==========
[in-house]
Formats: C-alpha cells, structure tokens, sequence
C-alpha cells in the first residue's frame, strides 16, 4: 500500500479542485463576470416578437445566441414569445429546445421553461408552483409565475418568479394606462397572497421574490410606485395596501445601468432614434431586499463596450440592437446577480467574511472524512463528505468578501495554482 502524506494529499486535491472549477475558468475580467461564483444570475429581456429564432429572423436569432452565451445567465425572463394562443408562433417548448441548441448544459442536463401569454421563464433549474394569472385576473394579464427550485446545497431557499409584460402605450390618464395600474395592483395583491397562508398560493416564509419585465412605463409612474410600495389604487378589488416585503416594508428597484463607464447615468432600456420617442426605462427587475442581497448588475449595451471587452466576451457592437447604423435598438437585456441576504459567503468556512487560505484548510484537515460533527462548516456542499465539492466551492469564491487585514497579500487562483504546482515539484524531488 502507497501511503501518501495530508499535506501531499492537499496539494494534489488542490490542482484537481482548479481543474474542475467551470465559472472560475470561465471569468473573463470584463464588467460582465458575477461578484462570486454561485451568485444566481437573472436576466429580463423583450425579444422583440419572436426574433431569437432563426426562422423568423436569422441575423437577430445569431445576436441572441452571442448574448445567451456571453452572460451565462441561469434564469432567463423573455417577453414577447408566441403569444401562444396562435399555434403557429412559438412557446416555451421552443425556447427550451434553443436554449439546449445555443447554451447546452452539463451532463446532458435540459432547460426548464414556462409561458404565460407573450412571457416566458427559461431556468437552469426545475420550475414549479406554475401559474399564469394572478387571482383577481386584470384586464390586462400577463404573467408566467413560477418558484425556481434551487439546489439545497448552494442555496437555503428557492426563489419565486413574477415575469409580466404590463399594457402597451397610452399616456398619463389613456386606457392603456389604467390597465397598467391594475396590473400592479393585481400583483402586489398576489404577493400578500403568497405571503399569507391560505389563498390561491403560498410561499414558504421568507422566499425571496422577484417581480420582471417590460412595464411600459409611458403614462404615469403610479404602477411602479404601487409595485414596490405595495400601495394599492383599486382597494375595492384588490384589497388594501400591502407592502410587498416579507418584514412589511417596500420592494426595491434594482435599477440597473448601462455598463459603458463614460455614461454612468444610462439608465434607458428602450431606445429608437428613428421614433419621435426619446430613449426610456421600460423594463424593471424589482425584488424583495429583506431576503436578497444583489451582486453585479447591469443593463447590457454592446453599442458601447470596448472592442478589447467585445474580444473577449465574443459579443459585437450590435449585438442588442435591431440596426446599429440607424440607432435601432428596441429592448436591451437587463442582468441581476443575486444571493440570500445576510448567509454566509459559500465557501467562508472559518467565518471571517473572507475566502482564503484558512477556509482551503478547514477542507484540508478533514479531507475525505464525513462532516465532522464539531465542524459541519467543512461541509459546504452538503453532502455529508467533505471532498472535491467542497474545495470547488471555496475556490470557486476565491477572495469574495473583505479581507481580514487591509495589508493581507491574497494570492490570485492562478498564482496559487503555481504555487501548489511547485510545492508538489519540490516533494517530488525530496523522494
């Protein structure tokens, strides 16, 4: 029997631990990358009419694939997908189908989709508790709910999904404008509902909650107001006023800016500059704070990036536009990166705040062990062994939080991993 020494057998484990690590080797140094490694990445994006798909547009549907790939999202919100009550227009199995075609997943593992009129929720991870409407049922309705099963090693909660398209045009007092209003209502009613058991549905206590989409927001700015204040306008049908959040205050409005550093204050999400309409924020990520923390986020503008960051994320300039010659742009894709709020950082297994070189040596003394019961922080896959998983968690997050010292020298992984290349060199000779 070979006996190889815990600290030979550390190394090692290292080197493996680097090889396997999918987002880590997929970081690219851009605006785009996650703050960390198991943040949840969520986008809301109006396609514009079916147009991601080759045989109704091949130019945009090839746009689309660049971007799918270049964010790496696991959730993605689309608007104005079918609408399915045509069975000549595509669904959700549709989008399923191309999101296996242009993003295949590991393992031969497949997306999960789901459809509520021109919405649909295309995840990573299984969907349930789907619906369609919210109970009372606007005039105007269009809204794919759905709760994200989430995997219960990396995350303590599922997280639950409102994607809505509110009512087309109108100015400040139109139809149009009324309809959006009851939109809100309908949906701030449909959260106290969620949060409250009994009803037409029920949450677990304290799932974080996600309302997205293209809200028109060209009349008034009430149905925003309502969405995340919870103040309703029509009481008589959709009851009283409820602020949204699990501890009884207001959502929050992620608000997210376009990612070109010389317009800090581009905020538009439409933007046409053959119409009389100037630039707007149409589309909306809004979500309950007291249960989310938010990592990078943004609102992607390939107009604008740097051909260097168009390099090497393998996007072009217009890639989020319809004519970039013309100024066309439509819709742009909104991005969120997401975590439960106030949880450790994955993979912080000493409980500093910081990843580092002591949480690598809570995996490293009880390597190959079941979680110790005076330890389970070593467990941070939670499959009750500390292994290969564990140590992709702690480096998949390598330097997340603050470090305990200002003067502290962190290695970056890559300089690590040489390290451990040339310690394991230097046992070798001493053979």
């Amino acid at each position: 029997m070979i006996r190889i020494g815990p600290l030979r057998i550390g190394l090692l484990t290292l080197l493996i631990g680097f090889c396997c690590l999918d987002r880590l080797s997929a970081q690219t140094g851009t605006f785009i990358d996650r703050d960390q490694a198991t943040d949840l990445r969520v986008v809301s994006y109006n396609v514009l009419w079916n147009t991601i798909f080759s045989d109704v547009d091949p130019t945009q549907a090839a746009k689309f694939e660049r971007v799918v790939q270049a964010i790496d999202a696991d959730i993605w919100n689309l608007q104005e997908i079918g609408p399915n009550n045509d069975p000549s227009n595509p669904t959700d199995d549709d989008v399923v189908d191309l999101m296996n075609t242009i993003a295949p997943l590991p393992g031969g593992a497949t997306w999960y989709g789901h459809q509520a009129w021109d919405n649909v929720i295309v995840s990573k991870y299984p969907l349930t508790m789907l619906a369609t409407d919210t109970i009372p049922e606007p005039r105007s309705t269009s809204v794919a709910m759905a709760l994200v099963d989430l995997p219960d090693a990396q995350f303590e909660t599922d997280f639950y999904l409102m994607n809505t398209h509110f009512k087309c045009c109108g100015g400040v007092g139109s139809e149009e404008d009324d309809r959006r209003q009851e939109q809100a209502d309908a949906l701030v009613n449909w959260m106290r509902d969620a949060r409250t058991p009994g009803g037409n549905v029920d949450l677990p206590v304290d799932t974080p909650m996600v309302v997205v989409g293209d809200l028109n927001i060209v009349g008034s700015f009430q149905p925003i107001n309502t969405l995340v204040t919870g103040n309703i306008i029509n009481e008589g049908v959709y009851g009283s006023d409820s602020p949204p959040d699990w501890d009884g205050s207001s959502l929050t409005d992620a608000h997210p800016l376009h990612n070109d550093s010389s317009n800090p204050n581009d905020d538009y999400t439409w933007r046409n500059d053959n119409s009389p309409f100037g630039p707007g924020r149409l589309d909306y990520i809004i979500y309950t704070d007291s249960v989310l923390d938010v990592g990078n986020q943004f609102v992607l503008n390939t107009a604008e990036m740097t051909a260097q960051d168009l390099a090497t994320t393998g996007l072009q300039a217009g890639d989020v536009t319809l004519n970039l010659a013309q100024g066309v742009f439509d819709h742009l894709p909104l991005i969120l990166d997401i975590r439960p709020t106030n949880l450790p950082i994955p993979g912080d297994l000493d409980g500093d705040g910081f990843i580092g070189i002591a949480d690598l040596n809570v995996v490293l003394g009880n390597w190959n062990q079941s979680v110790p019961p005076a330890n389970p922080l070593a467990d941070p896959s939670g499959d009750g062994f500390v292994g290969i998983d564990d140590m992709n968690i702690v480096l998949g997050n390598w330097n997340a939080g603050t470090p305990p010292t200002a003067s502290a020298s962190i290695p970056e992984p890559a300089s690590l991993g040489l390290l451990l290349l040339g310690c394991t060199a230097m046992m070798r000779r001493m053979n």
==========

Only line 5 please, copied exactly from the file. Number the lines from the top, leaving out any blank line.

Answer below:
């Amino acid at each position: 029997m070979i006996r190889i020494g815990p600290l030979r057998i550390g190394l090692l484990t290292l080197l493996i631990g680097f090889c396997c690590l999918d987002r880590l080797s997929a970081q690219t140094g851009t605006f785009i990358d996650r703050d960390q490694a198991t943040d949840l990445r969520v986008v809301s994006y109006n396609v514009l009419w079916n147009t991601i798909f080759s045989d109704v547009d091949p130019t945009q549907a090839a746009k689309f694939e660049r971007v799918v790939q270049a964010i790496d999202a696991d959730i993605w919100n689309l608007q104005e997908i079918g609408p399915n009550n045509d069975p000549s227009n595509p669904t959700d199995d549709d989008v399923v189908d191309l999101m296996n075609t242009i993003a295949p997943l590991p393992g031969g593992a497949t997306w999960y989709g789901h459809q509520a009129w021109d919405n649909v929720i295309v995840s990573k991870y299984p969907l349930t508790m789907l619906a369609t409407d919210t109970i009372p049922e606007p005039r105007s309705t269009s809204v794919a709910m759905a709760l994200v099963d989430l995997p219960d090693a990396q995350f303590e909660t599922d997280f639950y999904l409102m994607n809505t398209h509110f009512k087309c045009c109108g100015g400040v007092g139109s139809e149009e404008d009324d309809r959006r209003q009851e939109q809100a209502d309908a949906l701030v009613n449909w959260m106290r509902d969620a949060r409250t058991p009994g009803g037409n549905v029920d949450l677990p206590v304290d799932t974080p909650m996600v309302v997205v989409g293209d809200l028109n927001i060209v009349g008034s700015f009430q149905p925003i107001n309502t969405l995340v204040t919870g103040n309703i306008i029509n009481e008589g049908v959709y009851g009283s006023d409820s602020p949204p959040d699990w501890d009884g205050s207001s959502l929050t409005d992620a608000h997210p800016l376009h990612n070109d550093s010389s317009n800090p204050n581009d905020d538009y999400t439409w933007r046409n500059d053959n119409s009389p309409f100037g630039p707007g924020r149409l589309d909306y990520i809004i979500y309950t704070d007291s249960v989310l923390d938010v990592g990078n986020q943004f609102v992607l503008n390939t107009a604008e990036m740097t051909a260097q960051d168009l390099a090497t994320t393998g996007l072009q300039a217009g890639d989020v536009t319809l004519n970039l010659a013309q100024g066309v742009f439509d819709h742009l894709p909104l991005i969120l990166d997401i975590r439960p709020t106030n949880l450790p950082i994955p993979g912080d297994l000493d409980g500093d705040g910081f990843i580092g070189i002591a949480d690598l040596n809570v995996v490293l003394g009880n390597w190959n062990q079941s979680v110790p019961p005076a330890n389970p922080l070593a467990d941070p896959s939670g499959d009750g062994f500390v292994g290969i998983d564990d140590m992709n968690i702690v480096l998949g997050n390598w330097n997340a939080g603050t470090p305990p010292t200002a003067s502290a020298s962190i290695p970056e992984p890559a300089s690590l991993g040489l390290l451990l290349l040339g310690c394991t060199a230097m046992m070798r000779r001493m053979n």